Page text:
Chapter 33 — The Battle: the Armies Engage

[The whole of this chapter abounds in onomatopoeian alliterations, and is more a play upon words than display of sense. However, it is interesting for these jingling words and for the names of the weapons in use among the ancients. — V. L. Mitra]

 

Rama said, “Sage, describe this warfare to me, as I love stories of this kind.”

Vasishta said:—

The ladies, in order to have a better view of the battle below, ascended in their imaginary aerial cars to a more retired spot in the higher regions of the sky.

At this time, the two armies clashed and mingled, fighting each other with shouts, like waves dashing against one another in a raging sea. Viduratha, the lord of the realm (formerly Padma, the husband of Leela), impatient seeing a bold warrior from the other army attack one of his soldiers, used his huge mallet to strike him on the breast. Then the battle raged with the impetuosity of rolling waves in a stormy ocean. Arms on both sides flamed with living fire and flashes of fiery lightning.

Now the edges of waving swords glittered in the sky. Cracking and clashing noises filled the air with a hideous crackling. Then flew winged arrows overshadowing sunbeams and emitting a booming noise that hushed the rattling clamor of summer clouds. Armor clashed against armor with a clanking noise, shooting sparks of glistening fire. Arms, hacking and slashing against arms, filled the air with their fragments flying like birds in the air.

The shaking arms and legs of the two armies appeared like a forest moving on the land. The twang of their bows and the rumbling of discs, crackling like the rattling drive of wheels in heaven, drove away the birds of the air. 10 The hissing of their loosened strings resembled the bee-like buzzing heard in samadhi. 11 Iron shafts pierced the heads of the soldiers like sleets of hailstones, and the crashing of armor broke arms of the mail-clad warriors. 12 Weapons struck brazen armor with a howling noise and clanking sound. Strokes flying like drifts of rainwater dented the face of the air on all sides.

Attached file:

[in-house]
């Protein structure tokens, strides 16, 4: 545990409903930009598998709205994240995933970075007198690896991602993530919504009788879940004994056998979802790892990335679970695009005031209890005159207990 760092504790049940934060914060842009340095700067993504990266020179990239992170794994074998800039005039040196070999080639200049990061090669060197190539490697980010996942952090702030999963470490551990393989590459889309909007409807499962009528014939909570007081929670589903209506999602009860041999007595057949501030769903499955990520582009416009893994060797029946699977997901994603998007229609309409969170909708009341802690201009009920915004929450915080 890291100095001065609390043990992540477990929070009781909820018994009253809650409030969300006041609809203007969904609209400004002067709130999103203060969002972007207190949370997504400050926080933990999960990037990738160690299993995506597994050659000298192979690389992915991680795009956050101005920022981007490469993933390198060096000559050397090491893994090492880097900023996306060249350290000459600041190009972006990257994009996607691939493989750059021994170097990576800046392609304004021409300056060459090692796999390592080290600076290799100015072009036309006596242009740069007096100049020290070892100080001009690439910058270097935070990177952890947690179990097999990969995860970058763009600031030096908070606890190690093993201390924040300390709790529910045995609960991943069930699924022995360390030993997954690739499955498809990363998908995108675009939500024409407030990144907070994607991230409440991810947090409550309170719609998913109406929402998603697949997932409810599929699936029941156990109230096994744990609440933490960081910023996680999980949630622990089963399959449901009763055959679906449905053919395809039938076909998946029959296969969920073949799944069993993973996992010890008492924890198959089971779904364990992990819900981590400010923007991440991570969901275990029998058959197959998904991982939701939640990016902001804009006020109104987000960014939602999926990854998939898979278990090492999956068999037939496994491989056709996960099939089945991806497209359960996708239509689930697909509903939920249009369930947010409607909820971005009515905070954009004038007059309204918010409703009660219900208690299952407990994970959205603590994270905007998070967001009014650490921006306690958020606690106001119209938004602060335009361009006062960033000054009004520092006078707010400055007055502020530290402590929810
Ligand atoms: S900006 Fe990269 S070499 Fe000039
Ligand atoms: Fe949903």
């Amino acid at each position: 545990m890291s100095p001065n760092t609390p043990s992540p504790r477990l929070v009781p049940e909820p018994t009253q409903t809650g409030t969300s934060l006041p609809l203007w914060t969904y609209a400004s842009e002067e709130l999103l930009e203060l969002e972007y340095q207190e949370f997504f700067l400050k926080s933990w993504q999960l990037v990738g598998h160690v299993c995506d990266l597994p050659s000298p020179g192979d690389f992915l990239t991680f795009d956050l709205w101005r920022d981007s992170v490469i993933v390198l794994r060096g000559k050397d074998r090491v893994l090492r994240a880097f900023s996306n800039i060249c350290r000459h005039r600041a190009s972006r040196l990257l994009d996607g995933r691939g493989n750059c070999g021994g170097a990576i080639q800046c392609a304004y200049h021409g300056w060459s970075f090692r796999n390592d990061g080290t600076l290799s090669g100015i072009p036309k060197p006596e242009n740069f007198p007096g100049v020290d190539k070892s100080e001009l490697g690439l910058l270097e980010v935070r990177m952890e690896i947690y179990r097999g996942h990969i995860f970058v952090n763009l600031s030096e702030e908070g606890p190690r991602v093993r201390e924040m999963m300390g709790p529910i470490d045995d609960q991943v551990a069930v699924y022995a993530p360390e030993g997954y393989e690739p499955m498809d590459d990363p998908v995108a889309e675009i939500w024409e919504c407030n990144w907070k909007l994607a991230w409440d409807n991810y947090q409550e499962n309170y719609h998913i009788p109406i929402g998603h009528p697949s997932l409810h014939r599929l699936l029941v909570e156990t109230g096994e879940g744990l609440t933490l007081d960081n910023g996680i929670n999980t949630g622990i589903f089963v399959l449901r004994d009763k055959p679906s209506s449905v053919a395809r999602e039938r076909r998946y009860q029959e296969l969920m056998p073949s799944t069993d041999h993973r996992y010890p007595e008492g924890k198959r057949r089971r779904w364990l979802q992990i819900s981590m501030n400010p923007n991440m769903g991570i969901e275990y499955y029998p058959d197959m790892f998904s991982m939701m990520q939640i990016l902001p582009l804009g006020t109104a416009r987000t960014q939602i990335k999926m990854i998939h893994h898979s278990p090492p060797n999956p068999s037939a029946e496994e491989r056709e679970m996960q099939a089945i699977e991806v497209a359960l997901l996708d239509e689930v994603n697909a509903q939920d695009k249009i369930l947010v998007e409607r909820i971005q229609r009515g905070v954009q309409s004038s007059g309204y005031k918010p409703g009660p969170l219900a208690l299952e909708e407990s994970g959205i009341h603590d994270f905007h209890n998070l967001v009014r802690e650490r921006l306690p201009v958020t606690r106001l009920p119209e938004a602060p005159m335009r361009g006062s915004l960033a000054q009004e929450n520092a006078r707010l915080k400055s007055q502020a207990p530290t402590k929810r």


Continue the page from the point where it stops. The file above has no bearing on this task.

13 Steel striking steel made hands ring with a jingling sound, and the continued rapping on arms and clapping of hands raised chat-chat and pat-pat sounds. 14 The whizzing noise as swords were unsheathed was like the hissing of sparks from fire. The sounds of arrows and darts flying in all directions were like the rustling of falling leaves in autumn.

15 The field was filled with blood spouting from throats separated from bodies, mangled limbs and heads, and broken swords. 16 The flame of fire flaring from armor emblazoned the hairs of the warriors. The sound of weapons as swordsmen fought and fell raised a giddy and loud jingling. 17 Tall elephants, pierced by spears, poured out torrents of red-hot blood; while their kin gored bodies with shrill cries. 18 Others, crushed by the ponderous maces of their antagonists, creaked grievously under the blows while heads of slain soldiers swam in rivers of blood over the plain.

19 Here hungry vultures were pouncing from above, and there the sky was covered by a cloud of dust. Weaponless soldiers fought with their hands, pulling each other down by the hair.